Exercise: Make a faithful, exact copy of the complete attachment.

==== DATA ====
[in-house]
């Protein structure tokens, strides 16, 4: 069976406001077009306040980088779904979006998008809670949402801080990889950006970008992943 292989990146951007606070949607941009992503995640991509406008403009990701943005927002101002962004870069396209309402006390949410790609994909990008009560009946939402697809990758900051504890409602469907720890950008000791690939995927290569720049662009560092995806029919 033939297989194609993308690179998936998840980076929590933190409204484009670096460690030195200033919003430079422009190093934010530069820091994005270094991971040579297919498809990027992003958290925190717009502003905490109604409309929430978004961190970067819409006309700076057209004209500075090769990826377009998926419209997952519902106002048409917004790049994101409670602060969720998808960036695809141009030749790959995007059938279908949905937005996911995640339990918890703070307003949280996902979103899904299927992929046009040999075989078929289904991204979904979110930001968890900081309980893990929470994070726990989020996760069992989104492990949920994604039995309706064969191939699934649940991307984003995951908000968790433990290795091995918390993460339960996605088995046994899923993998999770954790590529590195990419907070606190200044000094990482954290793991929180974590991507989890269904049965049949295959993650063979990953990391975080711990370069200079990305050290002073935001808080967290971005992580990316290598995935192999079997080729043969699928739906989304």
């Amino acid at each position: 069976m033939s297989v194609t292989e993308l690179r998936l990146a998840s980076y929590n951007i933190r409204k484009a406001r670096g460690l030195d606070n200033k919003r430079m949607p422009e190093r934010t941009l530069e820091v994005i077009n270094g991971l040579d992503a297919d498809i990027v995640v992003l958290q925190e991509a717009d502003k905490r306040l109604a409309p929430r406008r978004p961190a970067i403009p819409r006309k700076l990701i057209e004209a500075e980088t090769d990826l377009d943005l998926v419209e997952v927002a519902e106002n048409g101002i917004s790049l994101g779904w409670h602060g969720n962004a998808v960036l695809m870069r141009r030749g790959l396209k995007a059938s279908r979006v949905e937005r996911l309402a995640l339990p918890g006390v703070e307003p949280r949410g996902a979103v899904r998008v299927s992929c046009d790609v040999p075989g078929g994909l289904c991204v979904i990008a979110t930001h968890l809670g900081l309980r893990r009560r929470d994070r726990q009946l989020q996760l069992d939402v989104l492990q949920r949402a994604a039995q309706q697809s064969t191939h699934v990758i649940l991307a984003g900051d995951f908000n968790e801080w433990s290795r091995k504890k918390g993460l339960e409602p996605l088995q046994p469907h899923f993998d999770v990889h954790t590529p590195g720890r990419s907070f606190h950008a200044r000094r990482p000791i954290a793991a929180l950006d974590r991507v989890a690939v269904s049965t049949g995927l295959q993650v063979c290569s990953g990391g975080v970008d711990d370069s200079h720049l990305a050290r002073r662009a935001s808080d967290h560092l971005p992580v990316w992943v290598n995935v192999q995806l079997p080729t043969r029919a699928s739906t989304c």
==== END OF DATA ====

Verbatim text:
[in-house]
């Protein structure tokens, strides 16, 4: 069976406001077009306040980088779904979006998008809670949402801080990889950006970008992943 292989990146951007606070949607941009992503995640991509406008403009990701943005927002101002962004870069396209309402006390949410790609994909990008009560009946939402697809990758900051504890409602469907720890950008000791690939995927290569720049662009560092995806029919 033939297989194609993308690179998936998840980076929590933190409204484009670096460690030195200033919003430079422009190093934010530069820091994005270094991971040579297919498809990027992003958290925190717009502003905490109604409309929430978004961190970067819409006309700076057209004209500075090769990826377009998926419209997952519902106002048409917004790049994101409670602060969720998808960036695809141009030749790959995007059938279908949905937005996911995640339990918890703070307003949280996902979103899904299927992929046009040999075989078929289904991204979904979110930001968890900081309980893990929470994070726990989020996760069992989104492990949920994604039995309706064969191939699934649940991307984003995951908000968790433990290795091995918390993460339960996605088995046994899923993998999770954790590529590195990419907070606190200044000094990482954290793991929180974590991507989890269904049965049949295959993650063979990953990391975080711990370069200079990305050290002073935001808080967290971005992580990316290598995935192999079997080729043969699928739906989304």
């Amino acid at each position: 069976m033939s297989v194609t292989e993308l690179r998936l990146a998840s980076y929590n951007i933190r409204k484009a406001r670096g460690l030195d606070n200033k919003r430079m949607p422009e190093r934010t941009l530069e820091v994005i077009n270094g991971l040579d992503a297919d498809i990027v995640v992003l958290q925190e991509a717009d502003k905490r306040l109604a409309p929430r406008r978004p961190a970067i403009p819409r006309k700076l990701i057209e004209a500075e980088t090769d990826l377009d943005l998926v419209e997952v927002a519902e106002n048409g101002i917004s790049l994101g779904w409670h602060g969720n962004a998808v960036l695809m870069r141009r030749g790959l396209k995007a059938s279908r979006v949905e937005r996911l309402a995640l339990p918890g006390v703070e307003p949280r949410g996902a979103v899904r998008v299927s992929c046009d790609v040999p075989g078929g994909l289904c991204v979904i990008a979110t930001h968890l809670g900081l309980r893990r009560r929470d994070r726990q009946l989020q996760l069992d939402v989104l492990q949920r949402a994604a039995q309706q697809s064969t191939h699934v990758i649940l991307a984003g900051d995951f908000n968790e801080w433990s290795r091995k504890k918390g993460l339960e409602p996605l088995q046994p469907h899923f993998d999770v990889h954790t590529p590195g720890r990419s907070f606190h950008a200044r000094r990482p000791i954290a793991a929180l950006d974590r991507v989890a690939v269904s049965t049949g995927l295959q993650v063979c290569s990953g990391g975080v970008d711990d370069s200079h720049l990305a050290r002073r662009a935001s808080d967290h560092l971005p992580v990316w992943v290598n995935v192999q995806l079997p080729t043969r029919a699928s739906t989304c």